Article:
200-Year-Old Austrian Company Launches Crypto Hardware Wallet

Samuel Haig

A 200-year-old company in Austria has launched a cryptocurrency hardware wallet targetting businesses.

The device, called Chainlock, was released by YOUNIQX Identity, a subsidiary of Austrian State Printing House (Oesterreichische Staatsdruckerei, also known as OeSD) - a printing company that has operated since 1804. Currently, the company prints Austrian passports and provides secure identity solutions.

Chainlock Applies for Patent for Key Generation System

Chainlock purports to offer enhanced security through generating keys using a procedure for which it has filed a patent application that prevents everyone other than the wallet’s owner from viewing the key, including  YOUNIQX staff. The device also claims to be both heat and water-resistant.

Despite OeSD advertising the product as being operated “100% offline,” the hardware wallet can be used via the Chainlock app. The device takes the physical form of a thin piece of plastic that resembles a credit card in both size and shape.

YOUNIQX has partnered with Singapore-based Tokenize Exchange and Austria-based Coinfinity to also offer the Chainlock hardware wallet to consumers.

The company also seeks to target the burgeoning security token offering market, with the Chainlock release stating that the wallet is “the perfect token container for STOs pursuing a retail strategy.”

Austrian Regulator Against ‘Bitcoin Trader’ Investment Scheme

Earlier this month, Austria's financial regulator, the Austrian Financial Market Authority (FMA), issued a warning against crypto investment website, Bitcoin Trader.

The website claims to offer investors a guaranteed return of approximately $1,460 through their proprietary automated trading platform, also claiming that investors have generated seven-figure returns in 61 days.

According to the FMA, Bitcoin Trader does not hold the licensing required to accept funds from other parties for the purpose of management. The regulator describes the website as being comparable to multi-level-marketing schemes.

Austria Post Launches Crypto Stamps

During June, Austria’s postal company, Österreichische Post, launched a line of collectible cryptographic stamps.

Dubbed ‘crypto stamps’, the collectibles claimed to comprise “the world’s first” stamps to be authenticated by distributed ledger technology. 150,000 crypto stamps were issued, with a recommended retail price of € 6.90 (approximately $7.68).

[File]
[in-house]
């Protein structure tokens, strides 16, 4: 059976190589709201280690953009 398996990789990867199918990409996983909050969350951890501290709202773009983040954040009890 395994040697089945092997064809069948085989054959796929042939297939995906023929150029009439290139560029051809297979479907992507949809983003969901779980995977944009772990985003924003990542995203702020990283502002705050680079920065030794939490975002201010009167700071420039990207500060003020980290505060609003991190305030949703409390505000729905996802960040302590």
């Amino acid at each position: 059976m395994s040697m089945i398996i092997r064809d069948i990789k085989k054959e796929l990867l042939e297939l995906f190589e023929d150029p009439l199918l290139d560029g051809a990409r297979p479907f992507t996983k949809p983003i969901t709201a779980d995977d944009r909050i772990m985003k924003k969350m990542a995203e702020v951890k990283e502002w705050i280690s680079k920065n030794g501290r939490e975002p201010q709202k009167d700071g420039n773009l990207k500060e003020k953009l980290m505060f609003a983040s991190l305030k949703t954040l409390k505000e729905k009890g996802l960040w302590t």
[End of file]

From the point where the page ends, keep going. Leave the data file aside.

The collectibles comprised two parts, with half of the stamp comprising functional stamp that can be used to send mail, and the second hosting the information required to authenticate the crypto stamp via blockchain.

Cannabis Shops Turn to Crypto Apps Amidst Coronavirus Cash Shortages

Michael LaVere
  • Cannabis shops in Boulder, Colorado are using bitcoin payment app Strike to conduct "contactless" exchanges.
  • Cash shortages and lack of sanitation are causing businesses to find alternative means for transaction. 

Cannabis shops are using bitcoin payment services to conduct business in place of fiat amidst the coronavirus pandemic. 

According to a report by CoinDesk, cannabis dispensaries in Boulder, Colorado have been onboarded to the closed beta for Strike, a bitcoin payment service application founded by lighting network supporter Zap. 

Zap, founded by Jack Mallers, has been operating a closed beta for the payment application Strike which allows users the option of sending bitcoin or dollars and receiving funds in their bank account. The application uses a simple QR code interface, similar to Venmo, that allows users to send funds without having prior knowledge or expertise with bitcoin. 

Mallers said, 

Every Strike user is given a public domain at strike.me. We’re using Lightning for really fast online settlement of value transfers. … It’s also beneficial for privacy on the sender’s side.

Johnny Kurish, general manager at Boulder’s Helping Hands Herbals cannabis shop, said the application allowed his dispensary to process $1,000 worth of purchases since being added to the beta last week. 

Kurish said the dispensary will switch to only accepting Strike payments, which allow for contactless exchanges in light of the coronavirus pandemic. 

He said, 

We’re really lucky to have curbside drop-offs. We check the ID through the roll-up window, deliver the cannabis to a podium in front of the car. We’re happy to reopen with an option that’s safe for our staff.

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